There are 1,600 people whose requests for clemency have been rejected, or whose health is being willfully ignored by officials. The binary between “violent” and “non-violent” crimes, and “low-risk” and “high-risk” is arbitrary and absurd. There are no transparent boundaries for how these categories are determined, and the vast majority of people inside the jail have committed what most would consider victimless crimes. Besides, there is no individual violence that matches the violence of willful incarceration during a deadly pandemic.

Instead of passing a motion which would ensure immediate release for hundreds of people, judges continue to use racist pretrial risk assessment tools (PRATS) to review each case, one by one, and decide whether the individuals are scored as low-risk — a process far too slow, and far too discriminatory, since the vast majority of people are still not up for release.

One glaring statistic (of many) illustrates this point. As of April 9th, 59% of people in the jail were detained by Allegheny County Adult Probation, which means that they are being held for violating conditions of probation of a crime which they were previously convicted of. Despite this absurdity, 89% (519) were considered moderate or “high-risk” based on their PRAT score. These 519 people are being held in deadly conditions because a PRAT and a judge determined them unsafe. Meanwhile, they were arrested for a petty violation during probation. Let’s get this straight: The jail is unsafe and poses a threat to community health, not the individuals inside of it.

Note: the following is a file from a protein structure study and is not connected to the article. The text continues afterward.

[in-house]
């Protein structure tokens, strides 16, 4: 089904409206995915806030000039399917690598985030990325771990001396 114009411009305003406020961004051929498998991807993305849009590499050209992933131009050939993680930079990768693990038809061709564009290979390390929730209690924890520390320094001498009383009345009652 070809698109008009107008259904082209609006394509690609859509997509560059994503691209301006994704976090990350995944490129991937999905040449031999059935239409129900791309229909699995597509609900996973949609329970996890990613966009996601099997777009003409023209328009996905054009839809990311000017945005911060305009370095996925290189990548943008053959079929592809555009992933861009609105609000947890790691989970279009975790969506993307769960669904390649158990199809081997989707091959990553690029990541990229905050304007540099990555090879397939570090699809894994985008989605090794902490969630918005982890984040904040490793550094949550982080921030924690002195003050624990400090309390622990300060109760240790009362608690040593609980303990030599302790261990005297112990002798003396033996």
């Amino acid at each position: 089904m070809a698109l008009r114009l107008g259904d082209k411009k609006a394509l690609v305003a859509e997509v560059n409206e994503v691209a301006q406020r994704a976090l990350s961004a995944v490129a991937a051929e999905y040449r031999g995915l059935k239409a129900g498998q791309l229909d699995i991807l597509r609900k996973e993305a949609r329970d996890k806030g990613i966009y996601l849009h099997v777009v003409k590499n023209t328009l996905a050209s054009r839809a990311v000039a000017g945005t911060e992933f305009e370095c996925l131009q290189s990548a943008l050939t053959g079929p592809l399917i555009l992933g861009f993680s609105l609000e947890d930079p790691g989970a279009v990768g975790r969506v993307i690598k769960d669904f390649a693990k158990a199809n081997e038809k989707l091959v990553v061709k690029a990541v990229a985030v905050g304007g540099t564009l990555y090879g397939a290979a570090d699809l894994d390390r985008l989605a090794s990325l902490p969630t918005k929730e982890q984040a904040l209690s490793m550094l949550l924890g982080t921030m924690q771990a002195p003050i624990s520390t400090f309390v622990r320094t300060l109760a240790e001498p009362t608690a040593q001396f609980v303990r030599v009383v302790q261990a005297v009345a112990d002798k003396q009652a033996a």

Judge Kimberly Clark herself, willfully and articulately admitted in a letter to the Jail Oversight Board that people’s health and lives are less important than maintaining business as usual at the courts and jails:

In some cases, even an inmate with compromised health issues or an inmate who has actually tested positive for COVID-19, may have to remain in the jail if the circumstances warrant continued confinement.

Later in the letter she calls for sympathy and support for the warden and staff, again neglecting the true people at risk — those who are detained without access to adequate medical care and unable to go home.

While it is disgusting that people are being held in a deadly facility, it is unsurprising that the decarceration initiatives have been kept to a minimum. Mass release would expose the public secret, obvious yet obscured, that abolitionists have known all along — incarceration is unnecessary, ineffective, and an appalling way to deal with harm.

The jobs of hundreds and the myth of the state as a protective apparatus depend on continued incarceration. Without it, the jails, the courts, and even police would be exposed as malicious and obsolete.

It’s important to remember that there are human beings behind the institutions who choose to keep people inside of the jail, at risk for disease and death. We must be unrelenting in our demands that authorities pass motions to #FreeThemAll. We must demand an end to arrests, sentencing and incarceration, for the duration of the coronavirus and permanently.

Close ACJ immediately, send our people home!

To donate to an abolitionist bail fund that tries to bring as many people home from ACJ as possible, go here.